JACKSON, Wyo. — Mayoral candidate Michael Kudar said the community and region have caught on to the dysfunction and he said council members are ignoring its people. What tore the final curtain for Kudar was when Vice Mayor and the entire town council did not call a motion to ask Muldoon to give up his gavel after a community citizen courageously proved the Jackson Hole Mayor digitally harassed them in the last few days.
According to Kudar, “Muldoon had no business in leading the remainder of the meeting. The meaningful civic response was abandoned and signaled to me transparency is unreformed.”
When asked about the council’s leadership, Kudar said he could admire the longevity of some having served two terms. Bur Kudar is not sure all longevity leads to the capacity for strong leadership in these times, the next four years.
Kudar said he probably spent the better part of the last several months reviewing council meeting videos and minutes and reading press accounts and particularly looking at voting records. Since June, 77 votes have been called. Vice Mayor and Mayor are nearly matched in their voting record, 76:75 Yeas respectively. A further concern for him, there has been only one Nay between Mayor and Vice Mayor in the period between June 1 – Sept 21. Over time, Kudar sees the current group’s status quo has a set of beliefs and practices which in the long run have contributed to the council becoming progressively dysfunctional in carrying out its leadership role.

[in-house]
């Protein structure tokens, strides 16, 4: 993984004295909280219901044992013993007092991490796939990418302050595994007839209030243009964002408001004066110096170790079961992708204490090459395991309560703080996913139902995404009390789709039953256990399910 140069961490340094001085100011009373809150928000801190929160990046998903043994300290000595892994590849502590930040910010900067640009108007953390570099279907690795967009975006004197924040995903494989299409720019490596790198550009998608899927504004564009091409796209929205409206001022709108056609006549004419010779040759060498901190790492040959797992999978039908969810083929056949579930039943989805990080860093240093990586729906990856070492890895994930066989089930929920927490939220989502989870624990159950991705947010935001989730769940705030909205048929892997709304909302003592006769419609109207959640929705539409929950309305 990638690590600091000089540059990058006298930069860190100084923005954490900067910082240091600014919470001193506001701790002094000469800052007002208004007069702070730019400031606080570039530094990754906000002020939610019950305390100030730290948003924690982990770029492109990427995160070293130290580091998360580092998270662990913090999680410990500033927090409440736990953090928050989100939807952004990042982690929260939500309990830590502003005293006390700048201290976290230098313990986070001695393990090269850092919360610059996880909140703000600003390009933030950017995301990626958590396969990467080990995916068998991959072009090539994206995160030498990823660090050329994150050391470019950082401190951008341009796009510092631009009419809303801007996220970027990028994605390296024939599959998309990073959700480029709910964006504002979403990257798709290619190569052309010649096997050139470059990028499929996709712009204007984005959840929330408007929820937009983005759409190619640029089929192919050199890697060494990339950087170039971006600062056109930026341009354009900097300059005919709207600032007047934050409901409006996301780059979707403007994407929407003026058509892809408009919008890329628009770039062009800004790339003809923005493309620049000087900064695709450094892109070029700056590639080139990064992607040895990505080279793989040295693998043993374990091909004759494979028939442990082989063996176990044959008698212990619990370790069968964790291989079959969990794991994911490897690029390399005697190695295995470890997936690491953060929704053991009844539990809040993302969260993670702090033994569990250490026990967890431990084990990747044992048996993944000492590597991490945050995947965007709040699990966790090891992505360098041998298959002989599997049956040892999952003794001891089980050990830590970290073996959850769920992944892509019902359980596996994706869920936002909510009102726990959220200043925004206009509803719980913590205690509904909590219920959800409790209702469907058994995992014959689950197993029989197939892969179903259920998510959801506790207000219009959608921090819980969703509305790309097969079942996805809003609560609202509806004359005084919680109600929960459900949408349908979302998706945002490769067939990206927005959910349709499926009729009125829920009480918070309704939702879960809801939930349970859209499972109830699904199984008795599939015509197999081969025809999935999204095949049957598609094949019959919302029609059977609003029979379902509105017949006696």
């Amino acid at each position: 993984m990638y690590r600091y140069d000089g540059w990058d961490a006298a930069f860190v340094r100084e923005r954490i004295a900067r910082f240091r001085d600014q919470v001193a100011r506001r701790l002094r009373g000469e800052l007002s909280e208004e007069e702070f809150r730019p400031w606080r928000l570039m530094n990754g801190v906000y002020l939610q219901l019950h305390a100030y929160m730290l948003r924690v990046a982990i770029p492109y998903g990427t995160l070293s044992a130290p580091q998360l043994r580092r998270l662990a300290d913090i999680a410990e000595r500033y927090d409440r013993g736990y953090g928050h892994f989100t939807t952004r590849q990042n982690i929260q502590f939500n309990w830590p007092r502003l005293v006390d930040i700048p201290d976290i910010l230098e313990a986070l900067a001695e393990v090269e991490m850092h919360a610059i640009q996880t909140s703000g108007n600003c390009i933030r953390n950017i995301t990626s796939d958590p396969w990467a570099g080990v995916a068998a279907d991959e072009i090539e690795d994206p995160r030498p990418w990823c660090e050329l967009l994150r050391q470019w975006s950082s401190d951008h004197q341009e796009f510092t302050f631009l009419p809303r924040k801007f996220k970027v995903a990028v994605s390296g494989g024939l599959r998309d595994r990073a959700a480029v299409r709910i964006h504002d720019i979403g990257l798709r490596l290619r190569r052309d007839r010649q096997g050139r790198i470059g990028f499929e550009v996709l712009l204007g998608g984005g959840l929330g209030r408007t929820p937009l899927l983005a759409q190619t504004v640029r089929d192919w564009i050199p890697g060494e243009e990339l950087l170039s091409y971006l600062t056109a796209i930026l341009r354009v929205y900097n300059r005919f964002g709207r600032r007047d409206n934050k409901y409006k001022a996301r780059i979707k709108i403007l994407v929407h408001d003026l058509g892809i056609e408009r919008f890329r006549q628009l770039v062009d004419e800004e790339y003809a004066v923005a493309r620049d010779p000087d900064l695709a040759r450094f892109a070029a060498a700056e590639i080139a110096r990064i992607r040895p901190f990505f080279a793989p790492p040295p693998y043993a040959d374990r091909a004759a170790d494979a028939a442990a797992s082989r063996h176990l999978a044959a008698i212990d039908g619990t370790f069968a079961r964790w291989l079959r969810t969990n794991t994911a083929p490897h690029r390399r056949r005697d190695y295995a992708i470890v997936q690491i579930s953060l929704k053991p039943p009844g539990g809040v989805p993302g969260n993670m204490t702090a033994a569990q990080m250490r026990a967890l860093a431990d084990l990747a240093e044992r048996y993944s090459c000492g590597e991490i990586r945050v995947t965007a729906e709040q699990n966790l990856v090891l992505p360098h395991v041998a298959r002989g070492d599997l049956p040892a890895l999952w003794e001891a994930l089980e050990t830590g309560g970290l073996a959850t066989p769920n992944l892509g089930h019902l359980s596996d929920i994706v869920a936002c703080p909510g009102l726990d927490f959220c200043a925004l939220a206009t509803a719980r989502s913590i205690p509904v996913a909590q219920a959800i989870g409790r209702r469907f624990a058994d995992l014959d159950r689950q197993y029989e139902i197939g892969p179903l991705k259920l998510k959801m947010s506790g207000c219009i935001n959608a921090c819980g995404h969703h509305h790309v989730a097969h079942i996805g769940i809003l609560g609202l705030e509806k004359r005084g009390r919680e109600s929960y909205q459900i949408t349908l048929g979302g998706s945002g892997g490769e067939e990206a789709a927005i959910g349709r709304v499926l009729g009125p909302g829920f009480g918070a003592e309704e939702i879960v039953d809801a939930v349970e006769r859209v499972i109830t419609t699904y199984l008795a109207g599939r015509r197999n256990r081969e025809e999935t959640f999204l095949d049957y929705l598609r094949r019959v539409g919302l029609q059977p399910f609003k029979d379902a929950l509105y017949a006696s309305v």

“Jackson voters are the head coach of this team,’’ he said. “And if the team is demonstrating some of the factors mentioned here, this community is going to have to decide who they select, why they select and whether or not they have confidence in that person and turn what they perceive to be these dysfunctionalities around in the council. I don’t think it’s capable of handling within the council.’’
Those whose terms will expire at the end of 2020 are Vice Mayor Hailey-Mortenson Levinson (8 years) and Mayor Pete Muldoon (4 years).
Kudar understands voters could reelect the same players. On the other hand, his campaign believes voters expect more out of their elects. His supporters are ready for new players for a future based on leadership intent rather than fate. Kudar is confident he and other new candidates have the proactive experience and collaborative tools to move Jackson forward into the future it desires.
“On November 3rd, the ultimate resolvers of our problem are the voters of the community. Let’s see what direction they want to move in.”